The percentage of Americans who believe in global warming continues to decline, after reaching a peak of 75 percent in 2001.
Since 2007, when 71 percent of Americans believed in global warming, the percentage has taken a precipitous fall, to just 51 percent, according to a recent Harris Interactive poll.
About 29 percent of Americans don’t believe in global warming, while 21 percent are unsure, according to the survey “Big Drop in Those Who Believe that Global Warming is Coming” (PDF).
The “unsure” category has grown from 6 percent in 2007, and is now nearly double the percentage from 1997, when 12 percent were unsure.
The belief patterns tend to fall along party lines, with 73 percent of Democrats believing in global warming, compared to just 28 percent of Republicans.
The new research falls in line with an October consumer survey from the Pew Research Center for the People & the Press. In that poll, about 35 percent of Americans said they see global warming as a very serious problem, down from about 44 percent in April of 2008.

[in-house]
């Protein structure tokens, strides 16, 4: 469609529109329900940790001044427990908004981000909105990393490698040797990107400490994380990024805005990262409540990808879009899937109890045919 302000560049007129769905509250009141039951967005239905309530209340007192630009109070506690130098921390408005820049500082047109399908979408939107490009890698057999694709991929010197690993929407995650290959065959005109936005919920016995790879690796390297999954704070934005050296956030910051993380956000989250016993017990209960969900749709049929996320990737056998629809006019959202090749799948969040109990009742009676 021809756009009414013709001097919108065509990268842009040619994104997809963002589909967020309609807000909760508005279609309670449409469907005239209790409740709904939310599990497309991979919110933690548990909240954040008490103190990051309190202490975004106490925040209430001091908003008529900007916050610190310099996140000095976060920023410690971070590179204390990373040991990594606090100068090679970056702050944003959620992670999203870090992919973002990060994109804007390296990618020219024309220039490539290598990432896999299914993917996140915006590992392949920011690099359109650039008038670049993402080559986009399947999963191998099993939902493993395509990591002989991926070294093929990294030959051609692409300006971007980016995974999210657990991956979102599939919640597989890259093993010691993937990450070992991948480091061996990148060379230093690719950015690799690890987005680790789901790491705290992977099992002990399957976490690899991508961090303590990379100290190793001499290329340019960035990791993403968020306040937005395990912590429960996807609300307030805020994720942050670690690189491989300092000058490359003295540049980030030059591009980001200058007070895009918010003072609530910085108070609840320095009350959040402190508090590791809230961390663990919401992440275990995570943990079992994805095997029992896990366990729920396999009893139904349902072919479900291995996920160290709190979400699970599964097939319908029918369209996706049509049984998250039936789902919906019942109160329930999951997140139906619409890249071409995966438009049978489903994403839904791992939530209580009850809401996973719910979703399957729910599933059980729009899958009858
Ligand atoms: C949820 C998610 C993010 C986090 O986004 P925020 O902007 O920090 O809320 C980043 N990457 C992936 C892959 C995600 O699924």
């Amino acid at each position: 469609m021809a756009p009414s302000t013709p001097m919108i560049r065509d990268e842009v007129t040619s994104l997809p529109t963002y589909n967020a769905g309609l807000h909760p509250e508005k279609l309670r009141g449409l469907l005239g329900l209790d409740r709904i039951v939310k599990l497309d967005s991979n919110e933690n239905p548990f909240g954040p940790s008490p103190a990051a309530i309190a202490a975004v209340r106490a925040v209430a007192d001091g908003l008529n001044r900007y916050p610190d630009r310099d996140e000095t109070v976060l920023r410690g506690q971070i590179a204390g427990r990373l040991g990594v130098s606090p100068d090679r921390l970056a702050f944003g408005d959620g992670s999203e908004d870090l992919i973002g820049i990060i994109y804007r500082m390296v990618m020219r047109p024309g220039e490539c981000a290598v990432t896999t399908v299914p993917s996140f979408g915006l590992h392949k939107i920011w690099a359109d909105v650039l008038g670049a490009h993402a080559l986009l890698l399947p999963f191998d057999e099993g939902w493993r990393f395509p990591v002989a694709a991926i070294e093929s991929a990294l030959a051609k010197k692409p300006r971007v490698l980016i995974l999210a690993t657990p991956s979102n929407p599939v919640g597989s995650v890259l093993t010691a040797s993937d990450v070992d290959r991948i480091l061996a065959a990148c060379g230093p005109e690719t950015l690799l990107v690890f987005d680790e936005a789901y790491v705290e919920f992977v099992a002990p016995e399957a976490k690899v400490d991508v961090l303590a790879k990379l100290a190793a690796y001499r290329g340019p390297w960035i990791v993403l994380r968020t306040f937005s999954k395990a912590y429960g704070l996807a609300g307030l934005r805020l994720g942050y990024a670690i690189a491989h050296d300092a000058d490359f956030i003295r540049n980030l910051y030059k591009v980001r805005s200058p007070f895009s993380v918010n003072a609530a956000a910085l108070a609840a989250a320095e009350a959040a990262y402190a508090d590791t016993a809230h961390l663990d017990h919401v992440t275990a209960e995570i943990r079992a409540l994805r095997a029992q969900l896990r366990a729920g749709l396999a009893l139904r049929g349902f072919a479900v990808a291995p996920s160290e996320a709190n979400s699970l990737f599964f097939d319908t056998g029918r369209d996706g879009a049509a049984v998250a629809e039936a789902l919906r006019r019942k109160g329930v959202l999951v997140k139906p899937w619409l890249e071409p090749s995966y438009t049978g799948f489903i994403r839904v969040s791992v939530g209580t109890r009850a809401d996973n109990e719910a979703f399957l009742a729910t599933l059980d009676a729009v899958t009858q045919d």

In the nation’s heartland, residents are unconvinced that human activities are the cause of global warming, according to anecdotal information from a Reuters article.
“There have been times in the past when there was global warming in the absence of man. It is all part of a natural cycle. I think it is a little vain to think man could destroy this great planet,” said Sharon Byers, a Lees Summit, Mo., resident, in the article.
Beliefs may be influenced by the fact that about 25 percent of the U.S. population are evangelical Christian, who generally believe in a cataclysmic end to life on Earth, according to the article.
“If you are an evangelical Christian in the American vein then you believe it is our responsibility to look after the planet but it will be ultimately destroyed no matter what we do,” Bart Barber, a Southern Baptist preacher in Farmersville, Texas, told Reuters.